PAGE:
Vol 2-6 Mini Review

Identifying Peripheral Neuropathy in Fall Patients with the Heat-Washout Method

Le Gjerum & Mette Midttun*

Department of Internal Medicine, Geriatric section, Copenhagen University Hospital, Herlev, Denmark

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Vol 2-6 Commentary

Commentary: Mycoplasma pneumoniae-associated mild encephalitis/encephalopathy with a reversible splenial lesion: Report of two pediatric cases and a comprehensive literature review

Norishi Ueda

Department of Pediatrics, Public Central Hospital of Matto Ishikawa, 3-8 Kuramitsu, Hakusan, 924-8588 Ishikawa, Japan

We previously reviewed clinical characteristics of all reported pediatric cases of Mycoplasma pneumonia (M.pneumoniae)-associated mild encephalitis/encephalopathy with a reversible splenial lesion (MERS). It dominantly occurs in Asian and Caucasian children, suggesting age/race as predisposing factors of MERS. Fever is the most common non-neurological symptom, while more than half of the cases have no respiratory symptoms. Thus, M.pneuminiae-associated MERS may be underestimated and should be a differential diagnosis of febrile children with neurological abnormalities. The mechanism of the disease is unknown. However, susceptibility of immature corpus callosum in young children to immune response-mediated neuroinflammattory stimuli induced by M.pneuminiae, including interleukin-6, reactive oxygen species and toll-like receptors, rather than direct invasion of the organism in central nervous system may contribute to the pathogenesis of MERS. A role of autoantibodies awaits further investigations. Despite excellent prognosis in type I MERS, it remains elusive whether type II MERS is highly associated with neurological sequel.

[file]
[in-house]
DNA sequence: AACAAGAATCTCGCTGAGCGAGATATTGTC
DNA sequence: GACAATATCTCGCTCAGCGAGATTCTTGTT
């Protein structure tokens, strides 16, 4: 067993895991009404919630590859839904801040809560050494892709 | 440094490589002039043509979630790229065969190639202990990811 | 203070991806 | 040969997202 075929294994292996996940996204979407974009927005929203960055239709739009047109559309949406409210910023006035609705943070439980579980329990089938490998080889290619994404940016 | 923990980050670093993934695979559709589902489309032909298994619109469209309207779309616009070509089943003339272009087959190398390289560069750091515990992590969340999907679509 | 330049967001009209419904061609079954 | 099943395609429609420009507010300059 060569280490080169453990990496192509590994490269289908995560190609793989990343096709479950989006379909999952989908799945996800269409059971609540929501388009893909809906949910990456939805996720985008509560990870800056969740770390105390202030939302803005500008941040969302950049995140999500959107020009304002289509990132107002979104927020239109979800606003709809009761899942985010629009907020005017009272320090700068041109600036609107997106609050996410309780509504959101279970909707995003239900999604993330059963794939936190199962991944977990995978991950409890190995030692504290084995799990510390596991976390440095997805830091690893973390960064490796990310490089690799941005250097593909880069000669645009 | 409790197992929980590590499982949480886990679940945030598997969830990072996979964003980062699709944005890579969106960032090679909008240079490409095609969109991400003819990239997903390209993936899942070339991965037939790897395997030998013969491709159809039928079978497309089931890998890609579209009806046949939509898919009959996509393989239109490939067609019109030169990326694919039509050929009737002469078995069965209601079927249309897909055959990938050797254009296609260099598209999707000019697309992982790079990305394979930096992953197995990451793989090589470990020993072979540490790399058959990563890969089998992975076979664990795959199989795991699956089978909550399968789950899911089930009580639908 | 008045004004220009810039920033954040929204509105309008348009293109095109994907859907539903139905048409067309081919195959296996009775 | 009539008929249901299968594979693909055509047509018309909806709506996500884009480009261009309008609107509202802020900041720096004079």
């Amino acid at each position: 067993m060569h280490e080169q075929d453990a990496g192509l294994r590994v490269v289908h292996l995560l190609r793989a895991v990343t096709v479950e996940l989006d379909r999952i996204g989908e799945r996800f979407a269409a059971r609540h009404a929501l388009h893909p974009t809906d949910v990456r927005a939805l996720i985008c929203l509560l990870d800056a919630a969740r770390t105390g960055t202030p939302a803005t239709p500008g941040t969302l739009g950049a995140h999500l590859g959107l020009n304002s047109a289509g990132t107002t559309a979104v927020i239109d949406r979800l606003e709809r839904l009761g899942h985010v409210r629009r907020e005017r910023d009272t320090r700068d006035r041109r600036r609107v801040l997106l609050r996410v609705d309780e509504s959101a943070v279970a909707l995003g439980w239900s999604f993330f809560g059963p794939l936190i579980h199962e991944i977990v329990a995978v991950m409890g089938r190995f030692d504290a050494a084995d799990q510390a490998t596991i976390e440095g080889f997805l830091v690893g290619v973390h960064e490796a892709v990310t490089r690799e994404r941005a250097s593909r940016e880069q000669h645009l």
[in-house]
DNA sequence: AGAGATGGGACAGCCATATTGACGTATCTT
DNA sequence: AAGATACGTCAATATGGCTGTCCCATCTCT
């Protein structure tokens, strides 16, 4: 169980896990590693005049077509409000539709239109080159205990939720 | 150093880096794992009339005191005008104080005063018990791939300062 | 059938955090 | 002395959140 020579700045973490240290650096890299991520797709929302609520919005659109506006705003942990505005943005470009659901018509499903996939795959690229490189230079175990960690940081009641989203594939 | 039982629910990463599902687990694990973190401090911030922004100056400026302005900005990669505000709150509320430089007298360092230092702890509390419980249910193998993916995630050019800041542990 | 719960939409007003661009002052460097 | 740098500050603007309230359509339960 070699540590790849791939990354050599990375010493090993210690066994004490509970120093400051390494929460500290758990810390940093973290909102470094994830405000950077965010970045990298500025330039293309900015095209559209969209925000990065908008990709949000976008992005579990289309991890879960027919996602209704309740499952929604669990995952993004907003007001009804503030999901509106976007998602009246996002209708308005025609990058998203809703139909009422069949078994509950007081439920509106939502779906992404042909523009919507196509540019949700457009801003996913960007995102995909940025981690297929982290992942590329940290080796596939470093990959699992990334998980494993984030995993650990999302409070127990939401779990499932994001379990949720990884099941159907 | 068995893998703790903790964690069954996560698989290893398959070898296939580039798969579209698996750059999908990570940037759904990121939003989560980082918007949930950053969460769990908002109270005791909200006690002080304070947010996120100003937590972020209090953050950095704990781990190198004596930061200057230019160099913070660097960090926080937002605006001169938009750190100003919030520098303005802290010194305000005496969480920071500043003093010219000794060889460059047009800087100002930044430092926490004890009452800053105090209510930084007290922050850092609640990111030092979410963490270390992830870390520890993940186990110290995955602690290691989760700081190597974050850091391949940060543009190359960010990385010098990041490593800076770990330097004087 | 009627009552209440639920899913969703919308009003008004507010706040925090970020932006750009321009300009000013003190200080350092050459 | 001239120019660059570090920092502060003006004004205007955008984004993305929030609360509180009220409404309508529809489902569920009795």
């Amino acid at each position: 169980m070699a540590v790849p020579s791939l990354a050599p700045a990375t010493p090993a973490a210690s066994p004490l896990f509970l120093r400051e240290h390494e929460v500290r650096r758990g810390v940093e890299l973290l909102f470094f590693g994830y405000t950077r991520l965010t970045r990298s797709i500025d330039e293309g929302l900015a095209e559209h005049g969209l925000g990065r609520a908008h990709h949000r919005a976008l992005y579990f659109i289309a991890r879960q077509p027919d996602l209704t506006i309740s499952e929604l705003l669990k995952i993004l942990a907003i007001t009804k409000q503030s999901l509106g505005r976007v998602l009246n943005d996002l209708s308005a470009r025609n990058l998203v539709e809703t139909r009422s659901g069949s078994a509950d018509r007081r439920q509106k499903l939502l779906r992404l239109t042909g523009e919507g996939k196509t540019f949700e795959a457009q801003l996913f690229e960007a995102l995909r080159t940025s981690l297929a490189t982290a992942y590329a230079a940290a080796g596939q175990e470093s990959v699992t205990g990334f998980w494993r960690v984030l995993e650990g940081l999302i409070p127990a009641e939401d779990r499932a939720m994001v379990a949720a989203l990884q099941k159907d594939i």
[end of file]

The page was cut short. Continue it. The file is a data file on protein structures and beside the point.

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Vol 2-6 Commentary

Commentary: Target Intestinal Microbiota to Alleviate Disease Progression in Amyotrophic Lateral Sclerosis

Jun Sun

Department of Medicine, University of Illinois at Chicago 840 S Wood Street, Room 704 CSB, MC716, USA

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Vol 2-6 Research Article

Clinical efficacy of ozagrel with or without edaravone in 156 acute stroke patients

Shun Aritake, Hiroaki Oguro*, Kenichi Iwasa, Shingo Mitaki, Hiroyuki Takayoshi, Satoshi Abe, Keiichi Onoda, Shuhei Yamaguchi

Department of Neurology, Shimane University Hospital, 89-1 Enya-cho, Izumo city, Shimane 693-8501, Japan

We studied prognosis in 156 acute stoke patients treated by ozagrel and edaravone with the Japanese Standard Stroke Registry database in our hospital. They were examined as to their stroke types, neurological severity according to the NIH Stroke Scale (NIHSS) and clinical outcomes at admission by the modified Rankin Scale (mRS).  Acute noncardioembolic stroke patients with lacunar and atherothrombosis showed functional recovery by both of ozagrel monotherapy and the combination therapy of ozagrel and edaravone. Although ozagrel monotherapy in atherothrombotic infarction showed most improved by 2.4 points, we did not find significant difference among four groups according to ozagrel monotherapy or the combination therapy in atherothrombotic or lacunar infarct after adjusted for age. 

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Vol 2-6 Commentary

Commentary: Is ADEM a subgroup of MS?

Shinji Ohara

Department of Neurology, Matsumoto Medical Center, Chushin-Matsumoto Hospital, 811 Kotobuki, Matsumoto, 399-0021 Japan